TikTok algorithm in the crosshairs after the death of a 10-year-old girl

13 mei 2022


The parents of a deceased Philadelphia girl are suing TikTok. The girl entered a deadly challenge, which appeared on the video app among her featured videos. ‘The algorithm found that video suitable. She died as a result.’

When Nylah Anderson (10) scrolled through TikTok in December, a video about the blackout challenge appeared on the personalized ‘for you’ page. A dangerous game with the aim of holding your breath until you lose consciousness for a few seconds.

The essence

  • A 10-year-old American girl has died after participating in a dangerous TikTok challenge.
  • Her parents are suing the video app TikTok because the girl discovered the challenge through the app.
  • The algorithm of the popular youth app generates more attention for controversial and risky content.
  • Despite criticism, social media platforms are reluctant to adjust their algorithms because their profits depend on it.

The short ‘blackout’ should cause a trance, which young people then film and put online. But for some, the game ends fatally. Nylah Anderson ended up in hospital and died after five days in the intensive care unit.


The girl’s parents accuse TikTok that their daughter saw the video about the blackout challenge. They are suing TikTok and parent company ByteDance for negligence. The algorithm decided that the deadly blackout challenge was suitable for 10-year-old Nyla Anderson and might interest her. She died as a result,” the indictment reads.

TikTok will not comment on the pending lawsuit, but previously said the blackout challenge has been around for a long time. “People hear about it from sources other than TikTok. The challenge has been around longer than our platform.’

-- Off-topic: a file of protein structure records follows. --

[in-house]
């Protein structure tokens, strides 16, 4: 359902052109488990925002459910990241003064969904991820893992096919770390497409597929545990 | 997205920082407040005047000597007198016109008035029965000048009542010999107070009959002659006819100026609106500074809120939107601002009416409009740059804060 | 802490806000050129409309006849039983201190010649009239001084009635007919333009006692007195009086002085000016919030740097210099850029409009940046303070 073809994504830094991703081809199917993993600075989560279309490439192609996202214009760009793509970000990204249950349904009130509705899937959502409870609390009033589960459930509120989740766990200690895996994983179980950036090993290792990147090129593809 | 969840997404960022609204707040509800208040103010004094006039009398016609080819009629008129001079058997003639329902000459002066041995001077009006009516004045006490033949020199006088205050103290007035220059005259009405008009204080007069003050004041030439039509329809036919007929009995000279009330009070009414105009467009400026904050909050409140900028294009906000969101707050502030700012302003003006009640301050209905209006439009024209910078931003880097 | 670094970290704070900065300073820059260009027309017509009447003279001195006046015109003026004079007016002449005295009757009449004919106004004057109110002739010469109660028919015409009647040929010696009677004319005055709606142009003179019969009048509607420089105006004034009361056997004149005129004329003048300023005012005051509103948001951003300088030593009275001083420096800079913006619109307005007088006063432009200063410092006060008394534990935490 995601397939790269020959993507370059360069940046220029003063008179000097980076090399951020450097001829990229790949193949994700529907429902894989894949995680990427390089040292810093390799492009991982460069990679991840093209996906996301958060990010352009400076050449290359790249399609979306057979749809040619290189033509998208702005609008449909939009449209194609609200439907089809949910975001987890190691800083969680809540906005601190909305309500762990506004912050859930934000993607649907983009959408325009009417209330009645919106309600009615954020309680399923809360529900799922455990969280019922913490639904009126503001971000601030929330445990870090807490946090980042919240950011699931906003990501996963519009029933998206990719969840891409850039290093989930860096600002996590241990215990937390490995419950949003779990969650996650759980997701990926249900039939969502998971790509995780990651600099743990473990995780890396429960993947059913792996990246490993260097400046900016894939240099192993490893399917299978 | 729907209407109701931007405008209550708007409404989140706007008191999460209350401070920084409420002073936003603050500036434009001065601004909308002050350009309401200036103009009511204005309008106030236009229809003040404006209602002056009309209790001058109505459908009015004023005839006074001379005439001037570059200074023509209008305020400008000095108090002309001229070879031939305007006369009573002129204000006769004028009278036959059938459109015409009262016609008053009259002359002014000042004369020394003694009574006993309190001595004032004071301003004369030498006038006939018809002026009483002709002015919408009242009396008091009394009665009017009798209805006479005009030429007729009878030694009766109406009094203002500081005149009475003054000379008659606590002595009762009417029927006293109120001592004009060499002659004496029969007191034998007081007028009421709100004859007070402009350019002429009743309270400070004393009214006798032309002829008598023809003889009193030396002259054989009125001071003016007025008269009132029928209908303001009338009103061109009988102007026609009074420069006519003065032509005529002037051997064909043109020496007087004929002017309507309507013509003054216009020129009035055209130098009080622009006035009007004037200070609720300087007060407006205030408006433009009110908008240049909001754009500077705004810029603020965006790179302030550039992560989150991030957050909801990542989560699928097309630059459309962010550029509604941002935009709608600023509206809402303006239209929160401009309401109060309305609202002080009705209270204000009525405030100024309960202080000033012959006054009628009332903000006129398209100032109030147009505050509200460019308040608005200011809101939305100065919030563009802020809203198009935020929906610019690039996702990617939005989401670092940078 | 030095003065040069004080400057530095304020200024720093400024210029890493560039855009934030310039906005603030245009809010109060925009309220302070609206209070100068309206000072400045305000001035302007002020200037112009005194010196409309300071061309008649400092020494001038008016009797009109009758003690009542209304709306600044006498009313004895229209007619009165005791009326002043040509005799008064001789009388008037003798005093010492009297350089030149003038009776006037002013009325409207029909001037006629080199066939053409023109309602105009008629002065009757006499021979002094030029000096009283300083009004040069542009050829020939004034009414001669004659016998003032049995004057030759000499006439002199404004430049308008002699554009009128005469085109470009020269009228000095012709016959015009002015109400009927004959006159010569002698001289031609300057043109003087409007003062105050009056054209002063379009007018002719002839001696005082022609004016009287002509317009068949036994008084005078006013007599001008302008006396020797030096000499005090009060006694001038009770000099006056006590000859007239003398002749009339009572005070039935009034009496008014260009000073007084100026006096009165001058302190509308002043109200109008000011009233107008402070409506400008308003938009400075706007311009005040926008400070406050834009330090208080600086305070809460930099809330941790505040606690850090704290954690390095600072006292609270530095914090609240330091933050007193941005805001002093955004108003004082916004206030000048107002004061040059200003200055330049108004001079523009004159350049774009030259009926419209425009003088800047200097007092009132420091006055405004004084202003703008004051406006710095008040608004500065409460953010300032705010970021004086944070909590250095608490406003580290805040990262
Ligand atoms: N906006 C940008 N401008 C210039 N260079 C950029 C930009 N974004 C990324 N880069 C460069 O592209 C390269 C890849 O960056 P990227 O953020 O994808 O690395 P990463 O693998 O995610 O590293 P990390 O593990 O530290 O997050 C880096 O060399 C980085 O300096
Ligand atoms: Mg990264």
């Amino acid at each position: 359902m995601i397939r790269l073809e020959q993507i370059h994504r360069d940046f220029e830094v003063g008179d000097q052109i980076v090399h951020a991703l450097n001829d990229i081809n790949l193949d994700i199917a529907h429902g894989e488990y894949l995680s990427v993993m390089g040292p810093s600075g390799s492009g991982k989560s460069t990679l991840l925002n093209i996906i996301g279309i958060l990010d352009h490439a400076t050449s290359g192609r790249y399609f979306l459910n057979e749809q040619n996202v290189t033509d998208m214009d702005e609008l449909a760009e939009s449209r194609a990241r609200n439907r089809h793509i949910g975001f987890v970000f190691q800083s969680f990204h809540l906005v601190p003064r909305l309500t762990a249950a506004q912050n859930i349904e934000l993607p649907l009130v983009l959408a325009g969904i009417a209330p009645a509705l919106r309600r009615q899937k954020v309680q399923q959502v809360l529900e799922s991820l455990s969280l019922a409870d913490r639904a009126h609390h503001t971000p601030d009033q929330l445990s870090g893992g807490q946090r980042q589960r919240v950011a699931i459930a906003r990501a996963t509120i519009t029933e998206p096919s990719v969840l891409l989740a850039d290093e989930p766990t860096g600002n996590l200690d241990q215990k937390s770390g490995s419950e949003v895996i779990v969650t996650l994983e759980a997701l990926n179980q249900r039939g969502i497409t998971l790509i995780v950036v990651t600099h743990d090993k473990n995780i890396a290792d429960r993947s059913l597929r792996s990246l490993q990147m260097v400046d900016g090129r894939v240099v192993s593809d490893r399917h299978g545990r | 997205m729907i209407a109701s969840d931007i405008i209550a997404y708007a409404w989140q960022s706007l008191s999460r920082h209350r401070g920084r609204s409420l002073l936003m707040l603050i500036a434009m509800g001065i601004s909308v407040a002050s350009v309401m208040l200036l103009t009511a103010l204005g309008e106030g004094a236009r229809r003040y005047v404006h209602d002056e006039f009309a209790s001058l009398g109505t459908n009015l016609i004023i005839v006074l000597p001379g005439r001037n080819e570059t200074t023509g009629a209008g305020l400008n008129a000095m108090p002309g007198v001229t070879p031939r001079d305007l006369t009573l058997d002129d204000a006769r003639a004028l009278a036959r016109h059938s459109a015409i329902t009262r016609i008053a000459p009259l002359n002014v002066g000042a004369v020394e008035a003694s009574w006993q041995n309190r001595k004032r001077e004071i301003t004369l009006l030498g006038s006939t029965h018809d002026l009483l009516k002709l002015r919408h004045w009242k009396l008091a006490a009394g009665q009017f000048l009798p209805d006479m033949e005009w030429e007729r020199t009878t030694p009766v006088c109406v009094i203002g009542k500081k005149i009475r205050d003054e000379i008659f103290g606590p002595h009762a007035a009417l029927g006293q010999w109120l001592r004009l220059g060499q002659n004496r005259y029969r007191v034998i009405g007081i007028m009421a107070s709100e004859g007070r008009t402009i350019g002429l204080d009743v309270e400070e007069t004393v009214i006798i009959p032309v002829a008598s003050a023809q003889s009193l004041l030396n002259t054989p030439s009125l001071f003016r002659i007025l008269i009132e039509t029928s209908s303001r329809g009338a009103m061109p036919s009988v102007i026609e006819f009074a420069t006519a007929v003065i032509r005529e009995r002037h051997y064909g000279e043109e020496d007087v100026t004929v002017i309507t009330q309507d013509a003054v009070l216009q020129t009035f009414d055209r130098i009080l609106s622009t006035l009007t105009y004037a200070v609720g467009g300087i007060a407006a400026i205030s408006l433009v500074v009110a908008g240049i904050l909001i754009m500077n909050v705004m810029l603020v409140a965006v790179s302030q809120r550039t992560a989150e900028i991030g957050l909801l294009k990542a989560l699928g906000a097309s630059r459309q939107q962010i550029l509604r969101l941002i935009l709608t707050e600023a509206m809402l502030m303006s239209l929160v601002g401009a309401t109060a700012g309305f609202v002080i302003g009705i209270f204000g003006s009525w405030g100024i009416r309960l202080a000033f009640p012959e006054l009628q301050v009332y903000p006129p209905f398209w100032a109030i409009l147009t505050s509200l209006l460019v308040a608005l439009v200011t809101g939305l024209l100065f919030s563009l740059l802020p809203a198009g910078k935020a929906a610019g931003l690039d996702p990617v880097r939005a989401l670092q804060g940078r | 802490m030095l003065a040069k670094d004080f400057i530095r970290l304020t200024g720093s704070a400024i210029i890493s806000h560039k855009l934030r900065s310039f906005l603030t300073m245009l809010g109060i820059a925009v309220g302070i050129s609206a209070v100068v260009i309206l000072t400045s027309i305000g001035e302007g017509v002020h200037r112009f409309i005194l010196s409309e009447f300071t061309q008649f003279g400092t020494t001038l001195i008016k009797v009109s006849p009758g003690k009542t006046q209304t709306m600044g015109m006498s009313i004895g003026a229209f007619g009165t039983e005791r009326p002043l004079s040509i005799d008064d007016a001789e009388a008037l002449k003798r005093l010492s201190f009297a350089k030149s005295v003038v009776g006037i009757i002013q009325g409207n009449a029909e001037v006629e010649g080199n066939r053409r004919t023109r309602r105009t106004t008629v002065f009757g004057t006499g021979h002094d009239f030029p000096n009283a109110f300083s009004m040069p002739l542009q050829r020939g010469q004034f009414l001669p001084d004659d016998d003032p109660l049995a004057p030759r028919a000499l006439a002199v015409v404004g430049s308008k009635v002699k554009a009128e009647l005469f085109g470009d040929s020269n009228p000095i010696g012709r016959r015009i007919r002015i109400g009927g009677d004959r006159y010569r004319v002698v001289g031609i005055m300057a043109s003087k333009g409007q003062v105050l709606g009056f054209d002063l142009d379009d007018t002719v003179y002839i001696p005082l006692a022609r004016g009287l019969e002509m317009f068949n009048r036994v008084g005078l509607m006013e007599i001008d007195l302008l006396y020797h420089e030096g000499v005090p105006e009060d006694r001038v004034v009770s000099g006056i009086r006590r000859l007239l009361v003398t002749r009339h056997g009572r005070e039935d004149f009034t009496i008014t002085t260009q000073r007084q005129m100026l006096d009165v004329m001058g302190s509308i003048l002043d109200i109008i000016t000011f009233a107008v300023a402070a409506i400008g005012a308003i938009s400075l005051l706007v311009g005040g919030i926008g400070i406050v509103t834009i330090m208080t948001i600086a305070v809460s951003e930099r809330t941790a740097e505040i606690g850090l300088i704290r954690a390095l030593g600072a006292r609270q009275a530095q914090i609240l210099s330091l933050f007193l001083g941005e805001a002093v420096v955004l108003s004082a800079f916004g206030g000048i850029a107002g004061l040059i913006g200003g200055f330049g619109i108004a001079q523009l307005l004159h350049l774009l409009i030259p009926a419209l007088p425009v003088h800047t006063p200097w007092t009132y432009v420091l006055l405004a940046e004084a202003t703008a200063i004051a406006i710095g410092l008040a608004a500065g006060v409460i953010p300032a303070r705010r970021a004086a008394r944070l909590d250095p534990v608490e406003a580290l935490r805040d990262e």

Strictly speaking, Nylah Anderson may have picked up the challenge from another platform as well. But an analysis of her smartphone shows that she had TikTok open when she choked herself. The video app promises to remove content about the blackout challenge from the app, but that obviously doesn’t always happen.

risk behavior

The issue raises classic questions about the responsibility of social media platforms such as TikTok. ‘The Tiktok algorithm presents users with videos that others have already watched’, says Tom De Leyn, who is researching social media and its use by young people at Ghent University. ‘The effect is that spectacular videos attract more viewers and therefore receive even more attention. The algorithm rewards risky behaviour.’

Disinformation is also getting a boost on TikTok. De Leyn: ‘If you want to check whether a video is real, you watch it more often. You may have to look ten times. The algorithm then thinks: that’s interesting. That way you end up in a bubble of disinformation.’

According to De Leyn, parents would do well to explain the algorithm’s working method to their children. “Explain to them why they see certain content and make it clear that it doesn’t reflect reality,” he says. ‘A ban on these kinds of apps is the least effective. Then kids use it behind your back. Social media is ubiquitous, you can’t keep it out forever. Talking is better.’

It’s time for these dangerous challenges to end so other families don’t have to live with the same pain we do.

Taiwanna Anderson

Mother of deceased girl

social responsibility

‘Obviously, those companies don’t want to completely change their algorithm. It’s their profit model’, says De Leyn. ‘But these platforms also have a social responsibility to create a safe environment for users. There may be more pressure from politicians and society as a whole to adjust their algorithms. Although this is difficult to enforce in practice because these companies operate worldwide.’

The parents of the late Nylah Anderson hope that the judge will also push TikTok in America with his nose on his responsibility. “It’s time for these dangerous challenges to end so other families don’t have to live in the same pain we do,” said Taiwanna Anderson, the girl’s mother.

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